data: JSON.stringify(data),
  }).done(function(responseData) {
    console.log('Record updated!');
    Knack.hideSpinner();
  });
});

Trigger a record insert after form submission

This example inserts a record connected to one which was just created via a form submission by using the record's ID - in an array - as a value for a new record's connection field.

// change the view key to the key of your form that is inserting the record
$(document).on('knack-record-create.view_273', function(event, view, record) {
  Knack.showSpinner();
  // Replace the page and view keys with your own
  var url = 'https://api.knack.com/v1/pages/page_1/views/view_2/records/';
  var headers = {
    'X-Knack-Application-ID': 'YOUR-APP-ID',
    'X-Knack-REST-API-Key':'knack',
    'content-type':'application/json'
  };
  // use data from inserted record
  var data = {
    field_1: [record.id], // connection field
    field_2: record.field_3
  }
  // insert the record
  $.ajax({
    url: url,
    type: 'POST',
    headers: headers,
    data: data,
    success: function(response) {
      alert('Record Added!');
      Knack.hideSpinner();
    }
  });
});

Looping Over and Inserting Records

The following are examples from our Attendance Manager example app. These functions insert Attendance records for each Student connected to the Teacher’s class. So instead of having to manually insert a new attendance record for each student, the Teacher can use inline editing instead to mark any students as absent.

var app_id = Knack.app.id;
var redirect = function (total, Class, attendance_Date) {if(total < 1) {Knack.hideSpinner(); window.location.replace('#classes3/classdetails/' + Class + '/classdaydetails/' + attendance_Date)} };

$(document).on('knack-record-create.view_149', function (event, view, record) {
  var user = Knack.getUserToken();
  var headers = { "Authorization": user, "X-Knack-Application-ID": app_id, "Content-Type":"application/json"}

  var attendance_date = record.id;
  var class = Knack.models['view_34'].toJSON().id;
  var students = Knack.models['view_34'].toJSON().field_28_raw;
  var total = Students.length;

  students.forEach(function (student) {

    Knack.showSpinner();

    var data = { field_72: attendance_date, field_65: student.id };
    $.ajax({
      url: 'https://api.knack.com/v1/pages/page_72/views/view_145/records/',
      type: 'POST',
      headers: headers,
      data: JSON.stringify(data),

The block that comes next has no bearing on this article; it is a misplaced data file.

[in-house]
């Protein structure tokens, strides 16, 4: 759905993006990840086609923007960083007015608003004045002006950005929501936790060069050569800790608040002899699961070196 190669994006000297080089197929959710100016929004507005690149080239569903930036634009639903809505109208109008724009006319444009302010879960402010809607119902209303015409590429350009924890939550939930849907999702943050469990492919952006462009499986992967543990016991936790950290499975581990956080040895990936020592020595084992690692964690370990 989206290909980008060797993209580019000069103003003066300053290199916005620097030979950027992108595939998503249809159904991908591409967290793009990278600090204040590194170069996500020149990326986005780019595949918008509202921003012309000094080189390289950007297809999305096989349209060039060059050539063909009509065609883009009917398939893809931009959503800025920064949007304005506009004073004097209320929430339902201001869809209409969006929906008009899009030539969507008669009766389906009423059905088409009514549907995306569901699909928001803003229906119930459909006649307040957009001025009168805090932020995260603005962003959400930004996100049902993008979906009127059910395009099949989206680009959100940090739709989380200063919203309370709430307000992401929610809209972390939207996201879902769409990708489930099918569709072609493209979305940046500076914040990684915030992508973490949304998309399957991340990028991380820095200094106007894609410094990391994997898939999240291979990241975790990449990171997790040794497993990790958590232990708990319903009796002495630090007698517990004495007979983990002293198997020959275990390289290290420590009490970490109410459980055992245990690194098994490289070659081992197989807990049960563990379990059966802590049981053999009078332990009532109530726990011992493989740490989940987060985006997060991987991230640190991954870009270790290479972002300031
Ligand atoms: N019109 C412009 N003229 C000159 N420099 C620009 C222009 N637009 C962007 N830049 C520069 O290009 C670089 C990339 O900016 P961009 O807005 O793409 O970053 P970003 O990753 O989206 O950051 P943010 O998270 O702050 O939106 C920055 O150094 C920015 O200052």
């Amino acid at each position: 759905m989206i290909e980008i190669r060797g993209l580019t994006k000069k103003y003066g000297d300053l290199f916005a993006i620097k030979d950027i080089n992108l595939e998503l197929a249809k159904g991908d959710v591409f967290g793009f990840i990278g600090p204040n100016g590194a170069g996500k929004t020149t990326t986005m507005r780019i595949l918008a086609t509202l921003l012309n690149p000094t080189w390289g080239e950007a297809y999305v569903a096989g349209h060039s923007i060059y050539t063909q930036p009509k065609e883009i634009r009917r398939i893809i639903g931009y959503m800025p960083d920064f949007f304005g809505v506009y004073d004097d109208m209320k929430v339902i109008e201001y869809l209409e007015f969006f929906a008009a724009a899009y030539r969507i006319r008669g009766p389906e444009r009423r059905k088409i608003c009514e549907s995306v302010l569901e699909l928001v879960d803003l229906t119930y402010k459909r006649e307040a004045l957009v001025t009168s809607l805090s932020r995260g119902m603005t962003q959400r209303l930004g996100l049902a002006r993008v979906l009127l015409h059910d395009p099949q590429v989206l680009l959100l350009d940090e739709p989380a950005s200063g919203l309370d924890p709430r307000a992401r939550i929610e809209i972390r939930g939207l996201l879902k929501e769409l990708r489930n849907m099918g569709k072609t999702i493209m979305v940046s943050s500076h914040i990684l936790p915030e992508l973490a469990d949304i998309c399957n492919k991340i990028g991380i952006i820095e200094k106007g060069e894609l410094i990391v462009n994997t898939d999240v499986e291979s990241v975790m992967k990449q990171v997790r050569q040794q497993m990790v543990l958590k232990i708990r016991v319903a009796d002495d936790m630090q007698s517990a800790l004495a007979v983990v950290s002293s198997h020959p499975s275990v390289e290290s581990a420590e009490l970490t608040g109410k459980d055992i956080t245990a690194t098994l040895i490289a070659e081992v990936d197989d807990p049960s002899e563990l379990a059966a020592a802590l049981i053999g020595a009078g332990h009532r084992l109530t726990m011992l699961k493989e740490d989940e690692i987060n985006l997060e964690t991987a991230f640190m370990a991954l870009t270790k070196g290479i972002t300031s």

success: function (response) {
        console.log('Attendance added!!!');
        total--;
        redirect(total, class, attendance_date);
      }
    });
  });
});

$(document).on('knack-record-create.view_141', function (event, view, record) {
    var Class = $('#view_141-field_71').val();
    var attendance_Date = record.id;

    var user = Knack.getUserToken();
    var headers = { "Authorization": user, "X-Knack-Application-ID": app_id, "Content-Type":"application/json"}

  $.ajax({
    url: 'https://api.knack.com/v1/pages/page_1/views/view_25/records/' + Class,
    type: 'GET',
    headers: headers,
    success: function (data) {
        Knack.showSpinner();
        var students = data.field_28_raw;
        var total = Students.length;

        students.forEach(function (student) {
            var data = { field_72: attendance_Date, field_31: Class, field_65: student.id };
            $.ajax({
                url: 'https://api.knack.com/v1/pages/page_72/views/view_145/records/',
                type: 'POST',
                headers: headers,
                data: JSON.stringify(data),
                success: function (response) {
                    total--
                    console.log('Attendance added!!!');
                    redirect(total, class, attendance_date);
                }
           })
        });
    }
  });
});

$(document).on('knack-record-create.view_113', function (event, view, record) {
  var class_id = Knack.models['view_92'].toJSON().id;
  var attendance_date = record.id;
  var students = Knack.models['view_92'].toJSON().field_28_raw;
  var total = students.length;

  var user = Knack.getUserToken();
  var headers = { "Authorization": user, "X-Knack-Application-ID": app_id, "Content-Type":"application/json"}


  Students.forEach(function (student) {
    Knack.showSpinner();
    var data = { field_72: attendance_date, field_65: student.id };
    $.ajax({
      url: 'https://api.knack.com/v1/pages/page_72/views/view_145/records/',
      type: 'POST',
      headers: headers,
      data: JSON.stringify(data),
      success: function (response) {
        total--
        if(total < 1) {
          Knack.hideSpinner();
          window.location.replace('#classes/viewclassdetails/' + class_id + '/classattendance/' + attendance_date);
        }
      }
    });
  });
});

$(document).on('knack-record-create.view_73', function (event, view, record) {